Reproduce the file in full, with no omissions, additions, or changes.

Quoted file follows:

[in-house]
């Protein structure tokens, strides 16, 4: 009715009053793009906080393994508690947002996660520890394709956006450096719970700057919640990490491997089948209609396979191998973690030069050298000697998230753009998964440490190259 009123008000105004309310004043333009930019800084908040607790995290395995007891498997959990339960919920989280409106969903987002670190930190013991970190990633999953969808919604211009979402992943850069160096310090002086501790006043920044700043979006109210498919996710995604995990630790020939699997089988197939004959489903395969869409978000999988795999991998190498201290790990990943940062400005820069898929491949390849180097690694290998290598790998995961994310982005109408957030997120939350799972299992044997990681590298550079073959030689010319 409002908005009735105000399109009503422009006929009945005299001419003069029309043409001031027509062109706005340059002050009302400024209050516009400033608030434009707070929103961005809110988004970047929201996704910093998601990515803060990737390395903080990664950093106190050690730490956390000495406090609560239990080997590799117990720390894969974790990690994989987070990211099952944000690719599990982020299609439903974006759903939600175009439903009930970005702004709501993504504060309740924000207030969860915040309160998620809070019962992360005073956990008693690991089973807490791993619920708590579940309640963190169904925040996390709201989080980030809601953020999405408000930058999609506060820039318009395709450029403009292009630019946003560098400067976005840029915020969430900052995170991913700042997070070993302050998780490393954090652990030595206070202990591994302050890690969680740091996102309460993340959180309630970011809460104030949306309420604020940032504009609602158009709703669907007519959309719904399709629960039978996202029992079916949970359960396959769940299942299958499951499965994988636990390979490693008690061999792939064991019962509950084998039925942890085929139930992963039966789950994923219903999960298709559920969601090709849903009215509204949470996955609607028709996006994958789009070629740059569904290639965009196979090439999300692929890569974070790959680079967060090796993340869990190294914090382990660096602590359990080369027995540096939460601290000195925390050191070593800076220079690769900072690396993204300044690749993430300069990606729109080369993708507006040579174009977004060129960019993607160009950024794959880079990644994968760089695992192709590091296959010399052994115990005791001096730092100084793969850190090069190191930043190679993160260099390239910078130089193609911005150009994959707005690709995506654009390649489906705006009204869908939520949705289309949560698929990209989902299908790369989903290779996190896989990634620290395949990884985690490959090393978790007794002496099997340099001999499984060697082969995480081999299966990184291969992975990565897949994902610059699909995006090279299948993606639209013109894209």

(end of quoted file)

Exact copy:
[in-house]
């Protein structure tokens, strides 16, 4: 009715009053793009906080393994508690947002996660520890394709956006450096719970700057919640990490491997089948209609396979191998973690030069050298000697998230753009998964440490190259 009123008000105004309310004043333009930019800084908040607790995290395995007891498997959990339960919920989280409106969903987002670190930190013991970190990633999953969808919604211009979402992943850069160096310090002086501790006043920044700043979006109210498919996710995604995990630790020939699997089988197939004959489903395969869409978000999988795999991998190498201290790990990943940062400005820069898929491949390849180097690694290998290598790998995961994310982005109408957030997120939350799972299992044997990681590298550079073959030689010319 409002908005009735105000399109009503422009006929009945005299001419003069029309043409001031027509062109706005340059002050009302400024209050516009400033608030434009707070929103961005809110988004970047929201996704910093998601990515803060990737390395903080990664950093106190050690730490956390000495406090609560239990080997590799117990720390894969974790990690994989987070990211099952944000690719599990982020299609439903974006759903939600175009439903009930970005702004709501993504504060309740924000207030969860915040309160998620809070019962992360005073956990008693690991089973807490791993619920708590579940309640963190169904925040996390709201989080980030809601953020999405408000930058999609506060820039318009395709450029403009292009630019946003560098400067976005840029915020969430900052995170991913700042997070070993302050998780490393954090652990030595206070202990591994302050890690969680740091996102309460993340959180309630970011809460104030949306309420604020940032504009609602158009709703669907007519959309719904399709629960039978996202029992079916949970359960396959769940299942299958499951499965994988636990390979490693008690061999792939064991019962509950084998039925942890085929139930992963039966789950994923219903999960298709559920969601090709849903009215509204949470996955609607028709996006994958789009070629740059569904290639965009196979090439999300692929890569974070790959680079967060090796993340869990190294914090382990660096602590359990080369027995540096939460601290000195925390050191070593800076220079690769900072690396993204300044690749993430300069990606729109080369993708507006040579174009977004060129960019993607160009950024794959880079990644994968760089695992192709590091296959010399052994115990005791001096730092100084793969850190090069190191930043190679993160260099390239910078130089193609911005150009994959707005690709995506654009390649489906705006009204869908939520949705289309949560698929990209989902299908790369989903290779996190896989990634620290395949990884985690490959090393978790007794002496099997340099001999499984060697082969995480081999299966990184291969992975990565897949994902610059699909995006090279299948993606639209013109894209």